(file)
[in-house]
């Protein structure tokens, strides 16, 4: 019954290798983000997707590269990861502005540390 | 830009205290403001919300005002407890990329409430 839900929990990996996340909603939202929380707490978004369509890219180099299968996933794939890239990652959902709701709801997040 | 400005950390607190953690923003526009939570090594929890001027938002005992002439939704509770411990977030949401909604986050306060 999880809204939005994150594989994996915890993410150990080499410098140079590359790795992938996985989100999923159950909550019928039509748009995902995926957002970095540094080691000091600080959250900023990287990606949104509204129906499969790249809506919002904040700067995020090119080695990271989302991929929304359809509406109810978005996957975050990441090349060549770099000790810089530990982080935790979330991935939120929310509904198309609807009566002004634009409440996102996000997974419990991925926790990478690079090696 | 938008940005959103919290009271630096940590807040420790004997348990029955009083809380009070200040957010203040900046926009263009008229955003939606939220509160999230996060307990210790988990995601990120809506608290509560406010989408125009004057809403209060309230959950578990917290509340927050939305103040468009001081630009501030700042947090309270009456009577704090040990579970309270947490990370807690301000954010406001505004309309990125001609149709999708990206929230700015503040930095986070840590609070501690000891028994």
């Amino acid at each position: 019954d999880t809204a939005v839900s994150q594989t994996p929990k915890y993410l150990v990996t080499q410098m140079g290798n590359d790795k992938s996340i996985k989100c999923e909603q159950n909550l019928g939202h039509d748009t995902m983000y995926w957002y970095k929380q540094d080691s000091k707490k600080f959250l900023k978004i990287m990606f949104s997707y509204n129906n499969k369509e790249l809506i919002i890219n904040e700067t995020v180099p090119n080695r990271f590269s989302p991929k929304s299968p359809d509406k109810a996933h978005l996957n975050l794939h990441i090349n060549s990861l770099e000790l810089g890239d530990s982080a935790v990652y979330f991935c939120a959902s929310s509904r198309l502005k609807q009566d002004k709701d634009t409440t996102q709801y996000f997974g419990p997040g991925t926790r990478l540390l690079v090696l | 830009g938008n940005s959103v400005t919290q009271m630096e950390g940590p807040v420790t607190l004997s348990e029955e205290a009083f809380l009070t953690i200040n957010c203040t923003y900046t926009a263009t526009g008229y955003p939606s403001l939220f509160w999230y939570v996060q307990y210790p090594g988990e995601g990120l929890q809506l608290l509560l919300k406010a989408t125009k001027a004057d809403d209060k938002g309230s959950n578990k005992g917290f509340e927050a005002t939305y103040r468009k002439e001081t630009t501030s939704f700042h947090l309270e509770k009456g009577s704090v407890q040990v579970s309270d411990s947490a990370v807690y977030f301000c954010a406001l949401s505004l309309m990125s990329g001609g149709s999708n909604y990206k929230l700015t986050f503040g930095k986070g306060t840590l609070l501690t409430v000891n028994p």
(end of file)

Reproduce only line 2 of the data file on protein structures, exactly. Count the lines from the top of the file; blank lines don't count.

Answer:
């Protein structure tokens, strides 16, 4: 019954290798983000997707590269990861502005540390 | 830009205290403001919300005002407890990329409430 839900929990990996996340909603939202929380707490978004369509890219180099299968996933794939890239990652959902709701709801997040 | 400005950390607190953690923003526009939570090594929890001027938002005992002439939704509770411990977030949401909604986050306060 999880809204939005994150594989994996915890993410150990080499410098140079590359790795992938996985989100999923159950909550019928039509748009995902995926957002970095540094080691000091600080959250900023990287990606949104509204129906499969790249809506919002904040700067995020090119080695990271989302991929929304359809509406109810978005996957975050990441090349060549770099000790810089530990982080935790979330991935939120929310509904198309609807009566002004634009409440996102996000997974419990991925926790990478690079090696 | 938008940005959103919290009271630096940590807040420790004997348990029955009083809380009070200040957010203040900046926009263009008229955003939606939220509160999230996060307990210790988990995601990120809506608290509560406010989408125009004057809403209060309230959950578990917290509340927050939305103040468009001081630009501030700042947090309270009456009577704090040990579970309270947490990370807690301000954010406001505004309309990125001609149709999708990206929230700015503040930095986070840590609070501690000891028994």